YP Council Corner: Vicki Cunningham
One of the amazing benefits of being a part of the Greater Omaha Chamber Young Professionals Council is the exposure to new experiences. On February 22, I was able to represent at a state legislative hearing.
For the past three years, Senator Morfeld has proposed a change in legislation to extend basic employment protections to Nebraskans based on their sexual orientation and gender identity. Supporting the Legislative Bill 173 would add sexual orientation and gender identity as a protective employment class, to the Nebraska Fair Employment Practice Act, in order to prohibit discrimination.
Before attending the judiciary committee hearing, I was already in support of LB173 because it is the right thing to do. YPs, myself included, believe people simply should not face discrimination because of who they are. All Nebraska citizens should be able to wake up each day assured that at least the State feels they should be free to live as who they are, and that they should not fear workplace discrimination; just as they know that they are protected from discrimination based on factors such as gender, ethnicity and religious beliefs.
Before attending the hearing, I knew the Chamber was in favor of this bill. As I was preparing to speak, I realized exactly why the Chamber supports this crucial legislation. Promoting inclusion and diversity has a tremendous economic impact on our state and our communities. Workforce is a top concern for employers in communities across Nebraska. Talent recruitment is crucial to building our workforce, and the Chamber works hard every day to attract talented people to the state. Unfortunately, we hear feedback constantly about those who are averse to relocating to Nebraska because the state does not offer this protection. LB173 would go a long way in helping the state’s employers to find the talent they need to succeed. It would throw out the welcome mat. We are already in competition with states such as Iowa, Colorado, Minnesota, Illinois and Wisconsin to recruit top talent and all of these states provide for the welcoming message that LB173 would for Nebraska. Especially when researchers at the Robert Wood Johnson Foundation identified diversity, recruitment and retention the top workforce themes.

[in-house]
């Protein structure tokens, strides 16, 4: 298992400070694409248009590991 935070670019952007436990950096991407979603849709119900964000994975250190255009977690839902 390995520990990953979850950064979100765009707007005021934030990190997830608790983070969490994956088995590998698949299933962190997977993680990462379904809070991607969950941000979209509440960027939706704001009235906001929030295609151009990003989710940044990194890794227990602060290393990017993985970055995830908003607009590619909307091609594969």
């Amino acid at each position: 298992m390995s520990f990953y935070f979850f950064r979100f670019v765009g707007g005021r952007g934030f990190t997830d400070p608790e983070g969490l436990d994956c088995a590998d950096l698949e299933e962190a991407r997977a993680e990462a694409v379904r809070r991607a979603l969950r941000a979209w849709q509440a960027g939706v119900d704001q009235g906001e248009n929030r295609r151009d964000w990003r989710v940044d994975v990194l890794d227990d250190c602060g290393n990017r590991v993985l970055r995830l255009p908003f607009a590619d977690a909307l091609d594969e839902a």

Before attending the hearing, I did not truly understand the deep impact LB173 would have on our community. I know everyone deserves basic human rights. I knew it was good for business. But my support was deepened after listening to the countless tales of discrimination individuals face each day.
These terrible stories of discrimination forced me to think about what it would be like if I were considering a move to a community in another state, wondering if I would be welcome there. What a troubling thought to have to consider; unfortunately, that is the reality of many citizens.
It is important to note, there are individuals who oppose passing LB173. Some have discourse with nontraditional gender identities and or homosexuality due to religious values. It is important to understand religious institutions are exempt from the Nebraska Fair Employment Practice Act. Personal ideals aside, the main argument of the opposition is, passing LB173 compliance would impose a great burden on our small businesses. Please know, Omaha enacted a more stringent local ordinance providing these same protections. Since 2012, the City has received less than 13 claims filed. Not to mention, in the Omaha metro, many of our employers have nondiscrimination policies in place, and have so for years, that align with LB173. The idea that LB173 would hurt small business owners is erroneous; especially because adherence is only mandatory for employers with 15 or more employees. Yes, business owners who discriminate against individuals based on their sexual orientation or gender identity may have to make a change, but I am okay with that.
The Chamber believes our greatest asset is our people and passing LB173 provides a great opportunity to demonstrate this. Enactment of LB173 would send a powerful message. Rejection of LB173 would as well.
Thanks to the testimonies of many engaged citizens, the judiciary committee voted to send the bill to the general file. Meaning, the full Legislature will debate and vote on LB173. If you are interested in supporting LB173, please reach out to your Nebraska State Senator and ask him or her to vote yes on LB173.